Technical Abstract: In the ‘Odds and Ends’ drawer of my desk is an old multi-bladed pocket knife, made of high quality steel. Although its two smallest blades are intact and sharp, its larger main blade is snapped off, a stub compared to its original length. This stub is a testament to the fact that even very good knives make very poor prybars. Similarly, in my gun cupboard sits a shotgun, many of whose screws have badly chipped and rounded slots for the corresponding screwdriver. These are a permanent testimony to the day that, as a much younger man, I learned that most screwdrivers and their companion screws have tapered blades and correspondingly tapered slots, but that firearms screws and screwdrivers have parallel faces. Regular screwdrivers therefore do not properly fit the screws in firearms, and when used in this improper application can slip out and destroy the screw head. These two examples illustrate the fact that a good tool used inappropriately is a recipe for disaster. In a Letter to the Editor in this issue, Dr. Albert Dijkstra essentially observes that the same goes for the tools we use in our research. He makes this observation in regard to response surface methodology (RSM), which, to paraphrase Wikipedia, is a statistics-based experimental method that explores the relationships between multiple experimental variables and one or more response variables. Response Surface Methodology involves the use of a sequence of designed experiments to identify the conditions that will give an optimal response. The technique has become popular in some types of research because it can produce a maximum amount of data from a relatively small number of reactions, and can yield powerful predictive results. In that it allows identification of interactions between multiple variables in an experimental design, RSM offers a power that is lacking in the more conventional approach of changing one variable at a time. An experienced scientist, Dr. Dijkstra has spent a long and productive career conducting research and managing research teams, projects and entire research centers. He is very good at what he does, and he is widely regarded as a wise and accomplished man. In his letter he presents a multi-faceted commentary on the use, or rather the misuses, of statistically designed experimental planning and the consequent application of response surface methodology to the results. I have a high regard for the author of the Letter, a skilled and wise researcher with a multitude of accomplishments in science and technology. Also, I agree with several of the cautions voiced in his Letter. But, as in looking at a glass with water in it and seeing it as either half empty or half full, I see some of the points raised in the Letter in a somewhat different light than does the author. After reading the Letter, please consider the following comments, whose numbers correspond to the similarly numbered items there: 1. Dubious significance: Here the author of the Letter observes that by addition of extra terms to a data fitting equation one can reduce the apparent standard error of the fit to the data. It is correctly noted that to do so without increasing the number of experimental determinations as well is ill advised. Perhaps RSM has become too easy to apply, and thus too easy to apply incorrectly, such as in without appreciating this fact. Some contemporary RSM programs will help recognize such a situation as this, reporting an ‘adjusted’ R2 value to alert the researcher to the presence of an excessive number of terms in the equation of fit. The Letter’s admonishment to conduct multiple repeat determinations in order to determine the standard error of the measurements is wise advice, best heeded by all who implement RSM. Also, the observation is well made that just because your computer will print results out to seven digits does not mean that the last four or five have any meaning or should be reported. 2. Reproducibility: This comment alleges that it would be wise to repeat entire RSM experiments, in order to determine if the original set of data is accurate. It also speculates that researchers don’t usually do so for fear that their encouraging first set of results may be thereby proven incorrect. I suspect that this is no greater a reason for a lack of duplication than with other experimental design methods (a poor researcher is a poor researcher largely irrespective of his research tools). In fact a well designed RSM protocol has sufficient internal controls that a single run of the experiment gives a good feeling for the reliability of the data. 3. Repeatability: An argument for the validation of RSM results by the use of multiple labs to repeat the work. Such validation would add reliability to all research data, not just that from RSM. I do not see a reason to demand more validation from RSM than we routinely demand from other types of experimental design. 4. The use of absolute values: An argument for conducting experiments in a varying order, to minimize the effects of long term fluctuations. Again, this seems to demand of RSM that which we do not routinely demand of other experimental methods. In fact, the Letter goes on to acknowledge that the better practitioners of RSM adopt a random order in conducting their experiments, to minimize the effect of such fluctuations. 5. The choice of process variables: The author of the Letter observes that that in applying an RSM approach one may ignore the investigation of some major parameters affecting the system. I agree, but again cannot see this as a problem unique to RSM. Failure to correctly perceive and investigate the parameters most likely to impact our systems is a danger we all face, whether we use RSM or not. Should I choose to explore whether my tomatoes grow well if I read to them from Shakespeare, Goethe, or Aldo Leopold, while failing to provide sunlight and water, neither RSM nor any other experimental design approach will prevent the world from judging me a fool. 6. The value of process variables: And yes, if I should choose to study the effects of water, but investigate the effects of only two levels, 0 and 25 liters per day per two liter pot, I should not be surprised if the plants die under both treatment regimes and I fail to identify water as a requirement in tomato agriculture. The Letter’s caution here that it is very important to have a feel for the process before selecting the variables and their settings is excellent. RSM provides the world no more insulation against shabby researchers than do other experimental approaches. 7. RSM is superficial: This section faults RSM methods for being applicable in cases where one has no hypothetical mechanism from which to identify variables, interactions, and relationships. Exercise more of the familiarization with your system that is suggested in item no. 6 and you may come up with a hypothesis to guide a better RSM examination. Even so, I am not convinced that the ability to function in the absence of hypothesis is necessarily fatal. If one designs and conducts an RSM experiment for which major effecting variables are not examined, the fit of the results to the data will be poor, and the serious investigator will immediately see the need for more study to flesh out the real impacting variables in the system. 8. Non-elimination of outliers/ rogue values: Here the author of the letter relates his past improvement of the quality of a data set by deleting a data point that his experience led him to recognize as an outlier. He faults RSM for lacking this capability. In fact, some RSM programs can conduct outlier searches and alert the experimenter of their presence. More importantly, RSM does not remove the researcher from the dance, does not allow him or her to retire their powers of observation from the field of battle. In fact, I am unaware of any experimental approach in which this would be ad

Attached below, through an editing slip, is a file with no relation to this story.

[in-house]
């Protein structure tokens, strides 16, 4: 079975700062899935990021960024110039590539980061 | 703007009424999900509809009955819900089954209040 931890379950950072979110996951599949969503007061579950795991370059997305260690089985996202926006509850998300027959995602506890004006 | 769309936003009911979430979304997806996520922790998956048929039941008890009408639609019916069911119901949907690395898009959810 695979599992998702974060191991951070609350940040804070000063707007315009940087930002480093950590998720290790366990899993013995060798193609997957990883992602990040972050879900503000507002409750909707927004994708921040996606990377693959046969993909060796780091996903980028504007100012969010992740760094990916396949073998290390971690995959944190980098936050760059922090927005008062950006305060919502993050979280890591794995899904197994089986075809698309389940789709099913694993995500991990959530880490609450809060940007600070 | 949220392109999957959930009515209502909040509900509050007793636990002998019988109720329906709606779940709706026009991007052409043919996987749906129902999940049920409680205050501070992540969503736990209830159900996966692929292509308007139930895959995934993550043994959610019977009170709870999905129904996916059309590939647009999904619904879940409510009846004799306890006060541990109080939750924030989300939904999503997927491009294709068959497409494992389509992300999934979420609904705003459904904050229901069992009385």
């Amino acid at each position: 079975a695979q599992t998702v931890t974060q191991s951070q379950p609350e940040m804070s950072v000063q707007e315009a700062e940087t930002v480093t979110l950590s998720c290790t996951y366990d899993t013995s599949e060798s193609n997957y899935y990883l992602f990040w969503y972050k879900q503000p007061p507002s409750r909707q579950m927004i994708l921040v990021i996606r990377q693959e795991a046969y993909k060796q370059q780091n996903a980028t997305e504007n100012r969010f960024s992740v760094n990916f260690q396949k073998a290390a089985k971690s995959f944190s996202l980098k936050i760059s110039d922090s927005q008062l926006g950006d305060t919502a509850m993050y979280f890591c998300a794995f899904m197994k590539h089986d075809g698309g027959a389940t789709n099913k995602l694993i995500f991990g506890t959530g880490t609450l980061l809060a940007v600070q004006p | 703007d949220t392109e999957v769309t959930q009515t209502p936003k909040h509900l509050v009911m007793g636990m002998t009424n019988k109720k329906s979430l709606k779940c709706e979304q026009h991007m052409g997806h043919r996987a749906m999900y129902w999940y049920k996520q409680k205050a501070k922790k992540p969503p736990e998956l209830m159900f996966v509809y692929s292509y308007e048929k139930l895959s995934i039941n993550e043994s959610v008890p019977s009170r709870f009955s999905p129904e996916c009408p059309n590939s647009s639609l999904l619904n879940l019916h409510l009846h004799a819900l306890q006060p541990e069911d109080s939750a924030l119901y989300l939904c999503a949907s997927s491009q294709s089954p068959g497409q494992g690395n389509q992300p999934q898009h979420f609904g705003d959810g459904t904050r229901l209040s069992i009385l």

Last Modified: 11/26/2015